In order for perturbational analysis to apply, we need to have that the unperturbed particle is in an eigenstate. Since the gravitational field is not actually a field, but instead is a curvature effect, the eigenstates of the particle (with the massive body uncharged) will have to correspond to the particle being attracted to the massive body. It is these eigenstates that must be perturbed.
The first requirement for the Quantum Zeno Effect to apply is that the eigenstates be discrete rather than continuous. Of course our particle is bound, therefore its eigenstates must correspond to discrete eigenvalues. What this means in the context of gravitation is unclear, as these eigenstates must correspond to motion towards the gravitating body. It can also be argued, in a way reminiscent of Milgrom's reasoning that the hubble acceleration has something to do with the MOND effect, that the finite size of the universe prevents "box normalization" from being taken all the way to infinity, and that therefore there must be a quantization of momentum similar to that seen in a finite box. I think this last argument is unconvincing, but instead that momenta, or more particularly, velocities are quantized for reasons similar to the quantization of angular momenta, as explained in my recent article: "Ether, Relativity, Gauges and Quantum Mechanics", Carl Brannen, September 2003.
The second requirement of the Quantum Zeno Effect is that the wave function collapse rate has to be fast enough, compared to the rate at which perturbation theory fails. This corresponds to the weak limit for the electric field, and therefore also for the gravitational field. So if our test is done sufficiently far from a sufficiently weak massive body, this criterion will be satisfied as well. But note that this requirement will fail close to the gravitating body, where, therefore, the usual calculations for electric acceleration must equal the usual calculations for gravitational acceleration.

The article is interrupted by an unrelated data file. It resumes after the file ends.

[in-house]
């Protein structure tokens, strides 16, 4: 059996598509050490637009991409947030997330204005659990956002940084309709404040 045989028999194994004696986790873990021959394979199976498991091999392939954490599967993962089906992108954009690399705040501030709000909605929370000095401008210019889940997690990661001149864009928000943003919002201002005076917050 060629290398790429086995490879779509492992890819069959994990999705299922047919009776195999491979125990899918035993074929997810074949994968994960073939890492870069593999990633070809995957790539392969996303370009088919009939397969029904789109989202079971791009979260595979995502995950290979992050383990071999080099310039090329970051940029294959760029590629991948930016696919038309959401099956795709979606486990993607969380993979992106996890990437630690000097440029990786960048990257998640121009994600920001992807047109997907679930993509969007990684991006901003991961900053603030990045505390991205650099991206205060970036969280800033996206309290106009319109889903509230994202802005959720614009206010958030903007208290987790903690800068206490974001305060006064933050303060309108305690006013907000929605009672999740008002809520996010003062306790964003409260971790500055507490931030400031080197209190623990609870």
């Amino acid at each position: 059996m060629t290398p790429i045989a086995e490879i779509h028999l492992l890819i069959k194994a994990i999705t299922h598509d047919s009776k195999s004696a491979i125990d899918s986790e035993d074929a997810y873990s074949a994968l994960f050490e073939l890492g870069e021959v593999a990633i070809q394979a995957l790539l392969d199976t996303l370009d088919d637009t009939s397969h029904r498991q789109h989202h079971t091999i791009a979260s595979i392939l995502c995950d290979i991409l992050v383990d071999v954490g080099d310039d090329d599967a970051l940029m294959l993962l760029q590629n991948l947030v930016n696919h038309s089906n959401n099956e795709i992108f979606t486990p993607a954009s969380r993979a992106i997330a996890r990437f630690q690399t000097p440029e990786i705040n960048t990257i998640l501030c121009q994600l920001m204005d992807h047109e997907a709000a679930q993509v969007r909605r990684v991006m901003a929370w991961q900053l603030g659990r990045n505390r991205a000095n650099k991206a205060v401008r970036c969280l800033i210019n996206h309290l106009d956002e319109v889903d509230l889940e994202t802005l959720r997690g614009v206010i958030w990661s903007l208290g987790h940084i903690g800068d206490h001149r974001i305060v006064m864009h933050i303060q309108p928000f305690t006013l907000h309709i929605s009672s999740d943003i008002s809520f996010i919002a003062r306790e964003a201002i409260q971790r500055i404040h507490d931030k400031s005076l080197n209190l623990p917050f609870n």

With these two assumptions, the Quantum Zeno Effect applies, and this indicates that in the limit of very weak gravitational fields, the electric field will be able to move the particle from eigenstate to eigenstate with a rapidity only proportional to the square of the field rather than linearly proportional to the field as Newton or Einstein would imply. Thus, if we use the gravitational potential defined by Newton / Einstein, the two fields will be unable to be cancelled with a single electric charge on the massive body.
The acceleration of the electric field depends on the mass and charge of a test particle used to measure it. Because of this fact, it is not possible for the universe to correct for the above discrepancy by making the electric field weak for certain particles in certain gravitational fields. Instead, the universe must maintain its happy equilibrium by making the gravitational field have an effective strength that is sufficient to cancel the effects that the Zeno effect would have in the region of weak attractions.
Equating the field strength of the gravitational field with the electric field, yields the MOND relation, but this discussion does not eliminate the possiblity that a0 might depend on the mass of the gravitating body. For that, either the modified relativity of the above Brannen article is needed, or perhaps a better estimate of the bound states based on an understanding of quantum gravity.